“Where are things running badly?” and “Where are they running smoothly?”.
These were the pivotal questions posed by the city of Bremen to its community, utilizing an online platform to gather insights. The goal was to assess mobility challenges and opportunities within the city. Through this innovative approach, citizens became the primary data source, marking problematic locations on a map and color-coding entries based on transport mode. Complementing traditional data collection methods, Bremen embraced crowdsourcing, receiving over 100,000 page views, 4,000 contributions, 9,000 comments, and 100,000 ‘like’ or ‘dislike’ ratings on the portal.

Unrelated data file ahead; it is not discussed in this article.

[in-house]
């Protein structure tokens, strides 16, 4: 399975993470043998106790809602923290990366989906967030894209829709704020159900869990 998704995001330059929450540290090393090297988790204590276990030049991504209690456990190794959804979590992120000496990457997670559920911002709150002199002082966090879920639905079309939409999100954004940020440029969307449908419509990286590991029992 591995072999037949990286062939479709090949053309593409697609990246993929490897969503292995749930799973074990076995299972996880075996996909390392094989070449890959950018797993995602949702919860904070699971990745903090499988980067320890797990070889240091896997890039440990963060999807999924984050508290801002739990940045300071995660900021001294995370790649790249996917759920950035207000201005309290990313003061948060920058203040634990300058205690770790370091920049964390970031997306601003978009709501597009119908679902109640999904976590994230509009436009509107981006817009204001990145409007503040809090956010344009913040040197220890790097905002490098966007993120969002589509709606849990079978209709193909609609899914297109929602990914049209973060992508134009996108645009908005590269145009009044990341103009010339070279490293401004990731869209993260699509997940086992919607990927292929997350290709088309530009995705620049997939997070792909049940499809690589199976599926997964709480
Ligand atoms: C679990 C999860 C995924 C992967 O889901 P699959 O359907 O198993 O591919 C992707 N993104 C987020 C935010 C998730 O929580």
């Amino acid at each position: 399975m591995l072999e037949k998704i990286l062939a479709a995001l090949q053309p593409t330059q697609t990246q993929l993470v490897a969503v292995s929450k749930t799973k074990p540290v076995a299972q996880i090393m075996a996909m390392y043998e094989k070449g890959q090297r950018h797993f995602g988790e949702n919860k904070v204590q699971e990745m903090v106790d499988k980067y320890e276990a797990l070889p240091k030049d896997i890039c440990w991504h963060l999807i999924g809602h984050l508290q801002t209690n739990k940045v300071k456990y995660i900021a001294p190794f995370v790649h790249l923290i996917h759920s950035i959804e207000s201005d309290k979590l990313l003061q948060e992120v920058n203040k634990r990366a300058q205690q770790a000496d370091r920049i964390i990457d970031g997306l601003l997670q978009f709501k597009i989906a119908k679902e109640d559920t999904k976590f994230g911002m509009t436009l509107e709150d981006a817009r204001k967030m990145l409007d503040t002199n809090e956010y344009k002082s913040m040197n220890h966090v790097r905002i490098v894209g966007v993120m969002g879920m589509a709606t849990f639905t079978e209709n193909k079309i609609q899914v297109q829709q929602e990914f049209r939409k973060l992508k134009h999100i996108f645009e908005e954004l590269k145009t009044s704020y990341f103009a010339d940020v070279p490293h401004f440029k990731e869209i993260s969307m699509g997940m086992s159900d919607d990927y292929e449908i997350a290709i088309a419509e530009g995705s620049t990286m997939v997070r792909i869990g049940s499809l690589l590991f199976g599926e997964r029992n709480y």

Bremen is among the hundred-plus cities engaged in the SUMPs-Up project under the European Union’s CIVITAS 2020 Initiative and led by ICLEI. SUMP, or “Sustainable Urban Mobility Plans,” represent Europe’s primary urban transport planning concept, strategically designed to enhance the mobility needs of urban dwellers and businesses for an improved quality of life.
Comprised of 12 steps, the SUMP framework guides decision-makers in developing their mobility projects. Bremen’s involvement highlights the significance of the third step, “analyze mobility situation,” emphasizing the importance of identifying information sources and employing innovative approaches to access them.
Suwon, South Korea: A decade celebrating EcoMobility World Festival